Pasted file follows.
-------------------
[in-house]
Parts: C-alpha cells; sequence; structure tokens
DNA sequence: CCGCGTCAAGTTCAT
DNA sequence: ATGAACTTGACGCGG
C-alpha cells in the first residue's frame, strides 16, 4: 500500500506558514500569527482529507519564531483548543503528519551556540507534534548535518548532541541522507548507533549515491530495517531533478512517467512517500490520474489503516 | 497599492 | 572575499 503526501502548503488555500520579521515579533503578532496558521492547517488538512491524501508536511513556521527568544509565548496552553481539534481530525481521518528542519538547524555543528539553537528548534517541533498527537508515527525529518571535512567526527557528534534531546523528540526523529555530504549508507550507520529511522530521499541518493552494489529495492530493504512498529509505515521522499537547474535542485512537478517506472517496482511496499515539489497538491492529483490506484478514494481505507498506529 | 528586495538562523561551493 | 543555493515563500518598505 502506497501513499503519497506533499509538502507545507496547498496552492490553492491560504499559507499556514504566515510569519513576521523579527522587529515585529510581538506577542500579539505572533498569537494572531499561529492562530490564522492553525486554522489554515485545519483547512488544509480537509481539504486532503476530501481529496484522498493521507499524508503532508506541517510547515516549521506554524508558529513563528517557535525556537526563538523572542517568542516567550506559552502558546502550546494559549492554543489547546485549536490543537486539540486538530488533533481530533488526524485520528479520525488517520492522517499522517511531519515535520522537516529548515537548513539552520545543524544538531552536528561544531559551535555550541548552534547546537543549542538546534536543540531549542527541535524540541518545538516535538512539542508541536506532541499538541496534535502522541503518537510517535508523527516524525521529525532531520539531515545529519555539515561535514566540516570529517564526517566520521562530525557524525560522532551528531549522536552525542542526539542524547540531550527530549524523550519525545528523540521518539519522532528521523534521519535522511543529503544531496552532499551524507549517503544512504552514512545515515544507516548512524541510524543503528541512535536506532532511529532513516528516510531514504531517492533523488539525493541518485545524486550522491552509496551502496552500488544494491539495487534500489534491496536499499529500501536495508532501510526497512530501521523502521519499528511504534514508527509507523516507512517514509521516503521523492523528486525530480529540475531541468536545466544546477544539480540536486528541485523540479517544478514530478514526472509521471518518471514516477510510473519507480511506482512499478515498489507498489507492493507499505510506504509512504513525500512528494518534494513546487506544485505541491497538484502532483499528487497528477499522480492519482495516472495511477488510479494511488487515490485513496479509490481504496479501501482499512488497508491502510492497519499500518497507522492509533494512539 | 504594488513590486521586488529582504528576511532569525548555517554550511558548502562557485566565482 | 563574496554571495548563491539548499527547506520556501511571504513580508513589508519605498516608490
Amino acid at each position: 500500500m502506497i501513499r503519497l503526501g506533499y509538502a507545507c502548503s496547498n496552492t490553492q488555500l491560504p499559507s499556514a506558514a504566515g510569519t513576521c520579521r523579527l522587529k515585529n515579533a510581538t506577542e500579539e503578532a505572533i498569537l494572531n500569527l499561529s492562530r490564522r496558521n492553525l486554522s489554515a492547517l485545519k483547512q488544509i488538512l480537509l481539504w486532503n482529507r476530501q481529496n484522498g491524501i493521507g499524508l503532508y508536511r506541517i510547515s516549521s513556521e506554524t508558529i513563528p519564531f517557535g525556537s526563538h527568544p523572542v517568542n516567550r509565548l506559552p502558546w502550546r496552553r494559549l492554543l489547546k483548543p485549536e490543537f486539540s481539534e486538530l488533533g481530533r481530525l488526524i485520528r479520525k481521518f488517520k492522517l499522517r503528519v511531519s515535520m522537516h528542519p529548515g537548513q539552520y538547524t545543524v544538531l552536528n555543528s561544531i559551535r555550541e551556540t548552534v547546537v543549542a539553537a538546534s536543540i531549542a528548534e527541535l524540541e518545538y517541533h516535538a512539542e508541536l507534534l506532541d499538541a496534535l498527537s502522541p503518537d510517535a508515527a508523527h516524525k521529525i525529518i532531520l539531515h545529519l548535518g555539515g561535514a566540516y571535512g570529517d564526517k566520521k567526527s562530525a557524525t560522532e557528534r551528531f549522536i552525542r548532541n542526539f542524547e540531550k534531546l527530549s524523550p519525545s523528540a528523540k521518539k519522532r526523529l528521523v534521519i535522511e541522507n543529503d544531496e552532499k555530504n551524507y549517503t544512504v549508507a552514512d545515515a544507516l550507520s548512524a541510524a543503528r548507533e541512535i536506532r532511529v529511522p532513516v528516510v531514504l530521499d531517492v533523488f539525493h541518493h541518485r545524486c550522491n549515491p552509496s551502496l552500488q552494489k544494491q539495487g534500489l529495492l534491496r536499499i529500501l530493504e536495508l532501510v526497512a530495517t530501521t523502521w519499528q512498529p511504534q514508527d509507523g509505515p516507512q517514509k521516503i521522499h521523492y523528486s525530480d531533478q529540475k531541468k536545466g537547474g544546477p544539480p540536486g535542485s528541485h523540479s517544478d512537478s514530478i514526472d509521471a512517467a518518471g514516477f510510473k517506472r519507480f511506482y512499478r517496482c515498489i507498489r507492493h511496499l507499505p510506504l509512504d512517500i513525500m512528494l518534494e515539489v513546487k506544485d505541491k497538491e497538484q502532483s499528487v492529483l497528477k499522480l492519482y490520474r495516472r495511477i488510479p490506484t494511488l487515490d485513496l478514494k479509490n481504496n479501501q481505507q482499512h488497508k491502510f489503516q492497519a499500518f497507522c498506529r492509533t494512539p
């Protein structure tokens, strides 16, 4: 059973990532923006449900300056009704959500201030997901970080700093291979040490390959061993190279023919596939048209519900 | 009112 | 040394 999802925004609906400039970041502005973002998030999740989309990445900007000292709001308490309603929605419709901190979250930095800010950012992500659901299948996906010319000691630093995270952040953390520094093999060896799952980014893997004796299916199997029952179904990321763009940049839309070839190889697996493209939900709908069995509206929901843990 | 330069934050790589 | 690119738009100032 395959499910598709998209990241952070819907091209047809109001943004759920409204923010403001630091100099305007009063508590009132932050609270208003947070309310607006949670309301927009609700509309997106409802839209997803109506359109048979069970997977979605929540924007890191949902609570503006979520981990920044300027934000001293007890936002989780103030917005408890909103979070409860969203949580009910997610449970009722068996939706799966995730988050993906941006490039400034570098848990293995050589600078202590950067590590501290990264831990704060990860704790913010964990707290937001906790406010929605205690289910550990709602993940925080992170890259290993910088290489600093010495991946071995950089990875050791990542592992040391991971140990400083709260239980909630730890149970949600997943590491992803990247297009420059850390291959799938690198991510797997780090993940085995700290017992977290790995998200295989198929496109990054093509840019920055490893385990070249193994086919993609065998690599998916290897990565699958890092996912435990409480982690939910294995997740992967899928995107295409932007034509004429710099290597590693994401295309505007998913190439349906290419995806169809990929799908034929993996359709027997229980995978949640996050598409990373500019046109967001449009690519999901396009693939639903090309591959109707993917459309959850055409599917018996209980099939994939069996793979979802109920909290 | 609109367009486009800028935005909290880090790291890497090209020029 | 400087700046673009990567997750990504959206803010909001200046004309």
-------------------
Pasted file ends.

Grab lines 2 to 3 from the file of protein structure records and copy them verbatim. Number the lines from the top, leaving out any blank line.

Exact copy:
Parts: C-alpha cells; sequence; structure tokens
DNA sequence: CCGCGTCAAGTTCAT